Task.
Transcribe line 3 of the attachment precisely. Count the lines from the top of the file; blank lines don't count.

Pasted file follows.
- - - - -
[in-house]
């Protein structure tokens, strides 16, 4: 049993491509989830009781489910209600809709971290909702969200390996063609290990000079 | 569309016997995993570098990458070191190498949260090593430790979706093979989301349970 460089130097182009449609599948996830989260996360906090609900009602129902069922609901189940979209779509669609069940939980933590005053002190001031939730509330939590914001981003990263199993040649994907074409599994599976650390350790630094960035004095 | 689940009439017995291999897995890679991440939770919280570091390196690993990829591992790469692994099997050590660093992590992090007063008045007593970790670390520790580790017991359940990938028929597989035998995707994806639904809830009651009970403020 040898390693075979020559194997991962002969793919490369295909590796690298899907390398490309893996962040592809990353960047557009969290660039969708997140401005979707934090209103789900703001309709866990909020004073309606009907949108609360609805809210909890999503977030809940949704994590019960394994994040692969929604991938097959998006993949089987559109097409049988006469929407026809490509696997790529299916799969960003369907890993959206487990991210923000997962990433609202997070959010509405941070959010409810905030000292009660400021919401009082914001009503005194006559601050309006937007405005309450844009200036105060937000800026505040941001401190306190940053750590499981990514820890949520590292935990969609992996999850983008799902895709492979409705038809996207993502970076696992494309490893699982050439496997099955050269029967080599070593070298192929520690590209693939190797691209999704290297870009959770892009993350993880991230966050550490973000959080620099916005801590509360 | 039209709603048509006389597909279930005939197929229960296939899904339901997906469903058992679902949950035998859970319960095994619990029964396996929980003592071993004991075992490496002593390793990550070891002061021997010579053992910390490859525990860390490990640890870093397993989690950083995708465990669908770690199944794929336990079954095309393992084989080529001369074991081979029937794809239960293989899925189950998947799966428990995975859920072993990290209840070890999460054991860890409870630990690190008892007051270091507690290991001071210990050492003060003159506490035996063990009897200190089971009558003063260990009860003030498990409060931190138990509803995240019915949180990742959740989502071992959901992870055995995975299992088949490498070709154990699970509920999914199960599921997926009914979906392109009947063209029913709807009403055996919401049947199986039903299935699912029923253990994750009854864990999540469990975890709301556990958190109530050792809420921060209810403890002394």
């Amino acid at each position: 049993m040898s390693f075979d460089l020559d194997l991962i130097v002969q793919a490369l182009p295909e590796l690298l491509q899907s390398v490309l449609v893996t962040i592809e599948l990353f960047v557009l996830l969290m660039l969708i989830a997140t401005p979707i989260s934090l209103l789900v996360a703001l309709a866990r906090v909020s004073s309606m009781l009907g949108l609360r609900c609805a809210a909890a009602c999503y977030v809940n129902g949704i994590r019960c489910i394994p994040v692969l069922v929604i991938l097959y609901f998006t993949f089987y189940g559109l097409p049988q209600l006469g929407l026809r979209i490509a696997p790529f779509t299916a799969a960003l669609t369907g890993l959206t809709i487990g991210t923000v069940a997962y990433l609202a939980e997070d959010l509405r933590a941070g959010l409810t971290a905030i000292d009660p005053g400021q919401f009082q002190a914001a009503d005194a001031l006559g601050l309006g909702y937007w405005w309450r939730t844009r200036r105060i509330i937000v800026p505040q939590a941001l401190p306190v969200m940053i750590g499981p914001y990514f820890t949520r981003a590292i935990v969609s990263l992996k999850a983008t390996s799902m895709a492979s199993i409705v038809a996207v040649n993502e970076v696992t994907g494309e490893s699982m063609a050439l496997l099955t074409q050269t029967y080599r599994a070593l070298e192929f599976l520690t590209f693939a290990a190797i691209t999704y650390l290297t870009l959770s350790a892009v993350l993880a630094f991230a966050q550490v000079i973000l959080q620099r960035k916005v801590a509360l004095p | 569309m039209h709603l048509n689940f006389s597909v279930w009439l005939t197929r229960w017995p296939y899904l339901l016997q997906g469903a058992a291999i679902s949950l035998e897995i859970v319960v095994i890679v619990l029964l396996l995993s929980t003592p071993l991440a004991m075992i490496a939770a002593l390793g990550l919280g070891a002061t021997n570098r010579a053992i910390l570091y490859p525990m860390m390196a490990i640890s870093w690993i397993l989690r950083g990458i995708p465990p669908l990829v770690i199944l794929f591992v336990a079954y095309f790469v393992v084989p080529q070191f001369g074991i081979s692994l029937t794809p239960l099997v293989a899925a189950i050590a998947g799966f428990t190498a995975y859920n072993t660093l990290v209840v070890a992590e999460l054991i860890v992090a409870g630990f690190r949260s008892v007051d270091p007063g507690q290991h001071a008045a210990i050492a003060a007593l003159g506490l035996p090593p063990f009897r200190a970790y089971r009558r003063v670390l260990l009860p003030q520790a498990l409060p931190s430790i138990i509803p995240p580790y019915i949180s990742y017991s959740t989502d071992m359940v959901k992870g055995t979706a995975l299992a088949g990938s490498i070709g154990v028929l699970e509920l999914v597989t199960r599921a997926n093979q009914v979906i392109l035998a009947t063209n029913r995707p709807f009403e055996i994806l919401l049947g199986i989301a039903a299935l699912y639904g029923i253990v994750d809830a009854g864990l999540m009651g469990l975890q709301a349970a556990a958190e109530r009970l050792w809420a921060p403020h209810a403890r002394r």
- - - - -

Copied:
């Amino acid at each position: 049993m040898s390693f075979d460089l020559d194997l991962i130097v002969q793919a490369l182009p295909e590796l690298l491509q899907s390398v490309l449609v893996t962040i592809e599948l990353f960047v557009l996830l969290m660039l969708i989830a997140t401005p979707i989260s934090l209103l789900v996360a703001l309709a866990r906090v909020s004073s309606m009781l009907g949108l609360r609900c609805a809210a909890a009602c999503y977030v809940n129902g949704i994590r019960c489910i394994p994040v692969l069922v929604i991938l097959y609901f998006t993949f089987y189940g559109l097409p049988q209600l006469g929407l026809r979209i490509a696997p790529f779509t299916a799969a960003l669609t369907g890993l959206t809709i487990g991210t923000v069940a997962y990433l609202a939980e997070d959010l509405r933590a941070g959010l409810t971290a905030i000292d009660p005053g400021q919401f009082q002190a914001a009503d005194a001031l006559g601050l309006g909702y937007w405005w309450r939730t844009r200036r105060i509330i937000v800026p505040q939590a941001l401190p306190v969200m940053i750590g499981p914001y990514f820890t949520r981003a590292i935990v969609s990263l992996k999850a983008t390996s799902m895709a492979s199993i409705v038809a996207v040649n993502e970076v696992t994907g494309e490893s699982m063609a050439l496997l099955t074409q050269t029967y080599r599994a070593l070298e192929f599976l520690t590209f693939a290990a190797i691209t999704y650390l290297t870009l959770s350790a892009v993350l993880a630094f991230a966050q550490v000079i973000l959080q620099r960035k916005v801590a509360l004095p | 569309m039209h709603l048509n689940f006389s597909v279930w009439l005939t197929r229960w017995p296939y899904l339901l016997q997906g469903a058992a291999i679902s949950l035998e897995i859970v319960v095994i890679v619990l029964l396996l995993s929980t003592p071993l991440a004991m075992i490496a939770a002593l390793g990550l919280g070891a002061t021997n570098r010579a053992i910390l570091y490859p525990m860390m390196a490990i640890s870093w690993i397993l989690r950083g990458i995708p465990p669908l990829v770690i199944l794929f591992v336990a079954y095309f790469v393992v084989p080529q070191f001369g074991i081979s692994l029937t794809p239960l099997v293989a899925a189950i050590a998947g799966f428990t190498a995975y859920n072993t660093l990290v209840v070890a992590e999460l054991i860890v992090a409870g630990f690190r949260s008892v007051d270091p007063g507690q290991h001071a008045a210990i050492a003060a007593l003159g506490l035996p090593p063990f009897r200190a970790y089971r009558r003063v670390l260990l009860p003030q520790a498990l409060p931190s430790i138990i509803p995240p580790y019915i949180s990742y017991s959740t989502d071992m359940v959901k992870g055995t979706a995975l299992a088949g990938s490498i070709g154990v028929l699970e509920l999914v597989t199960r599921a997926n093979q009914v979906i392109l035998a009947t063209n029913r995707p709807f009403e055996i994806l919401l049947g199986i989301a039903a299935l699912y639904g029923i253990v994750d809830a009854g864990l999540m009651g469990l975890q709301a349970a556990a958190e109530r009970l050792w809420a921060p403020h209810a403890r002394r």